Peter Decaprio: Explaining why certain industries in an economy can be more negatively affected by a business cycle.

There are a few industries in an economy that can be more negatively affected by a business cycle explains Peter Decaprio. These industries would include the construction industry, the retail industry, and generally any industry that is heavily reliant on discretionary spending.

The “business cycle” refers to periods of economic growth (recovery) and decline (recession). The length of the business cycle will vary from country to country but each one consists of periods where consumer confidence levels are high or low based on their perceptions towards current and future financial conditions.

Industries such as construction and retail depend on people having disposable income and access to credit. During boom times when consumers perceive their current financial position to be good they will spend money; if only for necessities then also on discretionary items. When the economy goes into decline consumers will reduce their spending levels which means there is less demand for products and services in these types of industries. This effect trickles down to other industries as suppliers may be force to lay off employees or even shut down operations completely further exacerbating the economic condition.

This makes it difficult for economies that are heavily reliant on these types of industries (e.g., Australia) because they are still susceptible to business cycles despite having relatively good economic conditions overall (such as Australia’s terms of trade, budget surplus, etc.).

There are many different definitions of the term ‘business cycle’. The common thread between them all though is that it refers to a periodic fluctuation in aggregate economic activity surrounding its long-run trend. The ‘cycle’ can be define as a combination of fluctuating GDP or employment levels. And trending growth rates, output gaps, and potential growth rates over time.

Business cycles can be divided generally into three phases:

1. Expansion:

This is the phase where economic activity is increasing and inflation pressures are rising and demand for labour exceeds supply driving unemployment levels to fall says Peter Decaprio. Inflationary pressures during this phase tend to come from strong domestic demand, commodity prices and wages. Since capacity utilization has not yet been reach meaning there is still slack in the economy. Overall business confidence tends to be high as firms begin spending again on equipment, plant, machinery etc., which they had deferred when demand was low during economic decline (also known as the ‘recession’ phase).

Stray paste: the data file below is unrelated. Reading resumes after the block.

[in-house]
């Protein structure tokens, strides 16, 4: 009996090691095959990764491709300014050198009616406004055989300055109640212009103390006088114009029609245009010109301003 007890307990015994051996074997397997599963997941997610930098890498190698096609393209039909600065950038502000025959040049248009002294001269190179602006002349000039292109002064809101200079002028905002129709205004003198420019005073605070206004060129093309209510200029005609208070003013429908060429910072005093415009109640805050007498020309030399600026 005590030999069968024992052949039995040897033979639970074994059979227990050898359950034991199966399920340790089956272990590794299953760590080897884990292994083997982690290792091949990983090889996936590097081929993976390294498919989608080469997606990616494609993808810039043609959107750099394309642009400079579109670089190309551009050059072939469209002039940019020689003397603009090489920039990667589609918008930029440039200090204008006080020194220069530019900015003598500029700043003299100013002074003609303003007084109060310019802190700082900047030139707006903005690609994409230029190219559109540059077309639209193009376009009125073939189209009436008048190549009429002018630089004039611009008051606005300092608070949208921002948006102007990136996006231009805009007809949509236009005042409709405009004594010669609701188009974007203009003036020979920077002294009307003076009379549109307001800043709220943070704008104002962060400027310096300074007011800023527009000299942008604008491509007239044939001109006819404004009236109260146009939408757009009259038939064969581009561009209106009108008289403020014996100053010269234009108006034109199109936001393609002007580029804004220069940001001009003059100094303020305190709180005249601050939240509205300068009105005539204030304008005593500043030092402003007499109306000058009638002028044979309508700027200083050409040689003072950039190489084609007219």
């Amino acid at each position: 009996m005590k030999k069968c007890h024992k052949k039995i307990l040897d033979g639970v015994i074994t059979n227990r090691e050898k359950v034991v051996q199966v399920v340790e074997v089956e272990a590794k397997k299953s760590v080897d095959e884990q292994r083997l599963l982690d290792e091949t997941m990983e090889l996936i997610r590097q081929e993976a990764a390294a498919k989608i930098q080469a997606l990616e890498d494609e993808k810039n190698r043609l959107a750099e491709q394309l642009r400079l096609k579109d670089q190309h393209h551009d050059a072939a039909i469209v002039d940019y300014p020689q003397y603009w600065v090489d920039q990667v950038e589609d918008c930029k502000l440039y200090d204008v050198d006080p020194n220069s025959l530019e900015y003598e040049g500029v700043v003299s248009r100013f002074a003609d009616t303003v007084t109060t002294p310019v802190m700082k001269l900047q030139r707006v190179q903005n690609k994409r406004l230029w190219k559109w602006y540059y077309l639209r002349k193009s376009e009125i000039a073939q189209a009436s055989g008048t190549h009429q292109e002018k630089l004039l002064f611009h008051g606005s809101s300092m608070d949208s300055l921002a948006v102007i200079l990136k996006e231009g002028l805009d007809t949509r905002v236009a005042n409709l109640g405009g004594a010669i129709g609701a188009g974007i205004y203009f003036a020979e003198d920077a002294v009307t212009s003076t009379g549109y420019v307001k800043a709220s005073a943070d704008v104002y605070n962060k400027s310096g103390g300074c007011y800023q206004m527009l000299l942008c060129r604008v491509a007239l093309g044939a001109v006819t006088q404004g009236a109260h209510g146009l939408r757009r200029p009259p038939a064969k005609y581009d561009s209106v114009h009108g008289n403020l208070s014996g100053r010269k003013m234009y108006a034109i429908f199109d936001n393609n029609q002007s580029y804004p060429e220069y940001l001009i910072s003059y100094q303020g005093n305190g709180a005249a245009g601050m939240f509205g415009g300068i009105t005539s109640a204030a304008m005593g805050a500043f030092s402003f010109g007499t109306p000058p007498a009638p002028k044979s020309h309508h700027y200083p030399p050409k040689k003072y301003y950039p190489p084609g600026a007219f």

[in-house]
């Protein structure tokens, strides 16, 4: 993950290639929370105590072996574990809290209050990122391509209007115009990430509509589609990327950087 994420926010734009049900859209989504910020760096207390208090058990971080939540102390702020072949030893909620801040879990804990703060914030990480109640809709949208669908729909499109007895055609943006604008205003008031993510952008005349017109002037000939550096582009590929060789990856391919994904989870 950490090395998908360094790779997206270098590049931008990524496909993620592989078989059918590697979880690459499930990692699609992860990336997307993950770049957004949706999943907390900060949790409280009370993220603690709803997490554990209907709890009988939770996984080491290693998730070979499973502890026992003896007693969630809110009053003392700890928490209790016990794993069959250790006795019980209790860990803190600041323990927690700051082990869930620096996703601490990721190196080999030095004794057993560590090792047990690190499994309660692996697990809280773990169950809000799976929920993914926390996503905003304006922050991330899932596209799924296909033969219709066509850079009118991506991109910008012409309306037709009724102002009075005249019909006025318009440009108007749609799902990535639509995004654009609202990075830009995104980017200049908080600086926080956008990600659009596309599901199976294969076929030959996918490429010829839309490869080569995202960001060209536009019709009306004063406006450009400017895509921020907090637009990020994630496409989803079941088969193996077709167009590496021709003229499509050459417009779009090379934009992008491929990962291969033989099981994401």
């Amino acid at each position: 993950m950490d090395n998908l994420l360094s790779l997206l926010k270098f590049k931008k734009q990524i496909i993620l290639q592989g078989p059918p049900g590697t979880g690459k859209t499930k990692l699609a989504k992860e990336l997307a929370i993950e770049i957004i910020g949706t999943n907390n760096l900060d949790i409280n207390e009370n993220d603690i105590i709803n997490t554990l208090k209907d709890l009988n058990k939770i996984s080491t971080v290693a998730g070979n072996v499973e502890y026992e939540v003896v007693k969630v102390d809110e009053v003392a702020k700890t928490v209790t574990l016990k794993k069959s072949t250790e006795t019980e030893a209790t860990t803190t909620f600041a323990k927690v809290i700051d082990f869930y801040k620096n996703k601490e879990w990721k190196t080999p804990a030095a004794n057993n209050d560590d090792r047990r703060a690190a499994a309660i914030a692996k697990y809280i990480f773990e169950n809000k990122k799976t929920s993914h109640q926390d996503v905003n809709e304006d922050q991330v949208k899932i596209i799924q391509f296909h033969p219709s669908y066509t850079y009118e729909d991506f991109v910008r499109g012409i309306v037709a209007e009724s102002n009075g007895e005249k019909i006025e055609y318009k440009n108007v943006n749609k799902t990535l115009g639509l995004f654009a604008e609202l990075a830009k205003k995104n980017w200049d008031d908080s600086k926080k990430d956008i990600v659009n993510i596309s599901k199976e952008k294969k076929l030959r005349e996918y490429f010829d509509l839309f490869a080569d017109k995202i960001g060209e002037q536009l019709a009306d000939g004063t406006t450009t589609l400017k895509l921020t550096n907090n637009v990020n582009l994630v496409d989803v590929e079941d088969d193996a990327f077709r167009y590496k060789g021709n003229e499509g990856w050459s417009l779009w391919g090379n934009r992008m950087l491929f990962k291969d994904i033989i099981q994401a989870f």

2. Peak:

This is the phase where economic activity reaches its zenith and inflation pressures are at their highest levels for that particular cycle. Wages catch up to commodity prices and capacity utilization has reached around 85%. During this phase, unemployment may be high, depending on how quickly the economy expands. And capacity utilization rises to normal levels, but it should generally remain below average. Business confidence tends to decline as demand slows. While consumers experience shortages in supply or delays in delivery of goods and services. Due to bottlenecks in production (and possibly labor). The risk of a recession becomes more prominent at this stage unless policymakers can stabilize growth through adjustments. Such as interest rates says Peter Decaprio.

3. Recession:

This is the phase where economic activity declines and inflation pressures ease down. Unemployment levels rise as demand slows and firms may cut jobs to compensate for reduced output. Capacity utilization tends to drop below its average level, creating spare capacity which dampens economic conditions further. During this phase, consumers experience an increase in the supply of goods. Due to factories reducing production rates (and possibly closures) but also see prices decline as commodity prices fall. Business confidence remains low or falls even further at this stage. Making it difficult for policymakers to stabilize the economy.

Economists tend not to agree on what causes business cycles although the main theories have been outlined by leading academics:

Classical/Neo-Classical Thought:

The classical school is the oldest school of economic thought. And is based on one fundamental law: supply creates its own demand. When economic activity increases, firms tend to produce more. With their available resources, demand for their products, therefore, tends to rise and in turn, they employ more people. As this becomes a chain reaction, employment rises and unemployment falls which then drives up demand further?

The link between production and spending (and therefore output and income) was explain. Jean-Baptiste Say said “supply creates demand”. Therefore any shortfalls during downturns would be overcome through the natural inclination towards self-centeredness. According to classical thinkers such as William Jevons who believed that there is always enough for everyone’s needs (provided markets function completely).


As the classical school argues that supply and demand naturally balances. And that an economy can only produce what it is capable of producing. They would hold that any temporary mismatch or shortfall in demand during a downturn will be overcome. Through higher production explains Peter Decaprio. Therefore the solution to short-term employment problems resulting from a recession is not to intervene with monetary or fiscal policy. But instead, allow for self-organizing market forces to operate. Which would result in increased production and therefore job creation. The risk of a recession at this stage is minimal.

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